Republicans dismiss new Democratic argument for civilian terror trials

Republicans are hitting back against Democratic claims that a guilty plea from an al Qaeda operative in federal court is proof the criminal justice system is up to the task of prosecuting terrorism suspects.

Attorney General Eric Holder on Monday pointed to the trial of Najibullah Zazi, who pleaded guilty to planning an attack on New York’s subway, as evidence that civilian courts are an “invaluable tool” in fighting the war on terrorism. The comments were aimed at countering an onslaught of recent GOP criticism of administration decisions to try terrorism suspects in federal courts instead of military commissions.

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Republicans, however, remain steadfastly opposed to trying terrorism suspects in civilian courts and argued that the Zazi case has no bearing on other prospective terrorism prosecutions, because Zazi is a legal permanent resident of the United States, while most accused terrorists are citizens of other countries who are not entitled to the constitutional rights civilian trials afford.

Holder has continued to argue that civilian courts work even as other members of the Obama administration have struggled to resolve eroding Capitol Hill support on both sides of the aisle for trying Khalid Sheikh Mohammed and others accused of plotting the Sept. 11 attacks in a New York City federal court.

A Justice Department plan to try Mohammed in a Manhattan courtroom sank last month under pressure from Republicans and some Democrats on Capitol Hill. Obama administration officials are trying to find a new venue for the high-profile prosecutions but have yet to announce their plans.

House Minority Leader John Boehner (R-Ohio) brushed aside Holder’s assertions that the Zazi case demonstrates the ability of federal courts to handle terrorism trials.

"I think that terrorists ought to be treated like terrorists, not like common criminals,” Boehner told reporters Tuesday.

Others vocal opponents of trying terrorism suspects in civilian courts said the administration was comparing apples to oranges in using the Zazi case as an example of a successful federal court prosecution.

“The attorney general claims that the plea of Zazi is proof that federal courts can handle the trials of terrorists currently held at Guantanamo Bay,” said Rep. Lamar Smith (R-Texas). “But comparing the prosecution of Zazi — a legal permanent resident of the U.S. — to Khalid Sheikh Mohammed — who engaged in an act of war against the U.S. by plotting the mass murder of Americans on 9/11 — is misleading at best.”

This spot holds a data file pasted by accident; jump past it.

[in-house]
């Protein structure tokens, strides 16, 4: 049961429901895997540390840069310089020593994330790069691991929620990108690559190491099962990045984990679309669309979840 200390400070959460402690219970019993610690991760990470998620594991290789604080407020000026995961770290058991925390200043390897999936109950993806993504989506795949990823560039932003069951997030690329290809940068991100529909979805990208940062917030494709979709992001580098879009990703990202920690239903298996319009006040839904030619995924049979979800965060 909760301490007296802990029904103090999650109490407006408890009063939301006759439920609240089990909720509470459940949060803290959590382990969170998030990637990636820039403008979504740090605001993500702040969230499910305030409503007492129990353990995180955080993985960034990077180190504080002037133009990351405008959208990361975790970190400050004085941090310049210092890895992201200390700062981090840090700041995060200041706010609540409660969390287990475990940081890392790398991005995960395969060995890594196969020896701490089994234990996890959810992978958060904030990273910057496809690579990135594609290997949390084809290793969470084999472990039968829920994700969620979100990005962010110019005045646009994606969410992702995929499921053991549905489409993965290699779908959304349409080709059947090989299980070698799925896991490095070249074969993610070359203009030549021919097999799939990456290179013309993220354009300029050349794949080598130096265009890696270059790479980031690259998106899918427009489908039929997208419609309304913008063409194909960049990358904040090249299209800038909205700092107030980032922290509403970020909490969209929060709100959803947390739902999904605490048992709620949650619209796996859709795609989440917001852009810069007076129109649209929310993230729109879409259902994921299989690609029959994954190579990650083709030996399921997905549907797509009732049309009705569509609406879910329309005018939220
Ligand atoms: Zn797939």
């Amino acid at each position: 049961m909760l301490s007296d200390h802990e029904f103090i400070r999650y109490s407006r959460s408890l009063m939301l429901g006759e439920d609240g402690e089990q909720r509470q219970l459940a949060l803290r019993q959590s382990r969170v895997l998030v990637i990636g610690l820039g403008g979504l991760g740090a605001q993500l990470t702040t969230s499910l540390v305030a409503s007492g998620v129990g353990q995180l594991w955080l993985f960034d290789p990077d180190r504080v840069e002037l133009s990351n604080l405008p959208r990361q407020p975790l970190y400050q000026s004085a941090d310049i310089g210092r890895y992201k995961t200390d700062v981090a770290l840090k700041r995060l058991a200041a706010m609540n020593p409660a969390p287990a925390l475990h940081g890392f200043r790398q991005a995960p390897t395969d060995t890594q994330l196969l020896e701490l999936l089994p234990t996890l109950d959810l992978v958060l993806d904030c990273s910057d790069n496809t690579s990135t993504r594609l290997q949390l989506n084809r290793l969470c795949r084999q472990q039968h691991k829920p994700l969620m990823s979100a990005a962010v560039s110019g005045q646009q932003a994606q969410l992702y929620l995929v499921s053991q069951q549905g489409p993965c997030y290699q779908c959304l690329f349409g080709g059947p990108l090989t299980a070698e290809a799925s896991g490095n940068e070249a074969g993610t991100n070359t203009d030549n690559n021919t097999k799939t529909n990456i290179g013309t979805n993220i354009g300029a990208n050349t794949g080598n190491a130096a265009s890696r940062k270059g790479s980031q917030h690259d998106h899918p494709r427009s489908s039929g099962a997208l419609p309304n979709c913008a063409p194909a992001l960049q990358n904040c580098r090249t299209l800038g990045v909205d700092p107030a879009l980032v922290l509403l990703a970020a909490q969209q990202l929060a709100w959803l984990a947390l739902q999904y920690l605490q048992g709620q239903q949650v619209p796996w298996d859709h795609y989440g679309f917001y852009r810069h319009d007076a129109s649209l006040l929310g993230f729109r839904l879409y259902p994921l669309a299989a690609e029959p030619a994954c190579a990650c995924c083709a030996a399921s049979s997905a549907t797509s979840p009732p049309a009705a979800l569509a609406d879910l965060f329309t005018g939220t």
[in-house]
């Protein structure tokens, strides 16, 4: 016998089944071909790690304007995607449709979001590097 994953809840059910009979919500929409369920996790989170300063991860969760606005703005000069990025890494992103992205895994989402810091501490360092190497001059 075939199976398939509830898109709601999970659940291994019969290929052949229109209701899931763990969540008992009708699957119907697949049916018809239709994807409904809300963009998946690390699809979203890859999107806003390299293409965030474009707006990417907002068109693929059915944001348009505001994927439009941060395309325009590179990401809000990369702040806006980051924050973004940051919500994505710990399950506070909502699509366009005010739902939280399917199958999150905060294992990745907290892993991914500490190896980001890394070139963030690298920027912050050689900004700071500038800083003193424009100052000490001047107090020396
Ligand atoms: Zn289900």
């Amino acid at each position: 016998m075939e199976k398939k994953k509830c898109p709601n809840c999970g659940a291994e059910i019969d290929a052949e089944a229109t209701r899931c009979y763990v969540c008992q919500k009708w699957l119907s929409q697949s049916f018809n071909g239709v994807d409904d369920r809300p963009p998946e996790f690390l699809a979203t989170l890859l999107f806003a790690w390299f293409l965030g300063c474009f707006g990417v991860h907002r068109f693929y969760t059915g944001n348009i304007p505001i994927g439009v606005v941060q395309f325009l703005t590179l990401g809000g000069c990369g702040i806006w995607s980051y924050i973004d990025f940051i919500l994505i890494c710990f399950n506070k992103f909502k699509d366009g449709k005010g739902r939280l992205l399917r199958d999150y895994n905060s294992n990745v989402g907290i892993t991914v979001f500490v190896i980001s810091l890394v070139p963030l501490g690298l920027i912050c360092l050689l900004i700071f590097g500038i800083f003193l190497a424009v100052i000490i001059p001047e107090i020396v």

By transporting suspected terrorists held at Guantanamo Bay to the U.S. for prosecution, Smith argued, the Obama administration is granting detainees broad constitutional rights they otherwise do not possess. Zazi already had these rights as a legal resident of the U.S. apprehended within the U.S.

“The American people are overwhelmingly opposed to bringing Gitmo detainees to the U.S. for trial,” Smith continued. “Americans do not owe KSM and the 9/11 conspirators any more rights or freedoms than they are being afforded at Guantanamo Bay. They are enemies of America, not American citizens or legal residents. They should be tried as enemies in military commissions at Gitmo.”

Other prominent Democrats echoed Holder’s assertion that Zazi’s guilty plea is another example of the capacity of civilian courts to handle terrorism cases.

Sen. Patrick Leahy (D-Vt.), who chairs the Judiciary Committee, applauded FBI agents, state and local law enforcement officers and prosecutors for their work on the case.

“I continue to have full confidence in the ability of our federal prosecutors, law enforcement agents and courts to bring terrorists to justice,” he said. “We need not cower in fear but should act with conviction and confidence in countering terrorists. [Zazi’s] guilty plea is just the latest example of justice being served by using our counterterrorism tools and the experience of our criminal justice system.”

Zazi, an Afghan immigrant residing legally in the United States, admitted to traveling to an al Qaeda camp in Pakistan in August 2008 to receive weapons training so he could fight alongside the Taliban. But jihadists there instructed him and two other recruits to focus their efforts on a suicide attack on the U.S. mainland.

Zazi, 25, returned to Colorado in January 2009 with a recipe for mixing explosive materials. He then bought large volumes of beauty supplies containing hydrogen peroxide to make TATP, the explosive ingredient involved in the 2005 bombings of London’s subway system. In September last year, Zazi drove a rented car to New York but was stopped by teams of FBI agents and police on a bridge into Manhattan.

Zazi and others had planned an attack on New York City’s subways on Sept. 14, 15 or 16 but decided not to go forward with their plans after they realized they were under surveillance, according to Holder.

In recent weeks, Democrats have begun jumping onto Republican bills in the House and Senate that would bar any funds from being spent to try the alleged Sept. 11 plotters in civilian court, an attempt to force the administration to try the detainees before military commissions.

Sen. Blanche Lincoln (D-Ark.), who is in a tight race for reelection, is co-sponsoring a bill along with Sens. John McCain (R-Ariz.), Lindsey Graham (R-S.C.) and Joe Lieberman (I-Conn.) that would prevent any money from being spent to move Sept. 11 terrorism suspects to the U.S. for civilian trials.

In the House, a similar measure pushed by Reps. Peter King (R-N.Y.) and Frank Wolf (R-Va.) in recent weeks has attracted the support of three Democrats: Dan Boren (Okla.), Jason Altmire (Pa.) and Mike McMahon (N.Y.).


— Molly K. Hooper contributed to this article.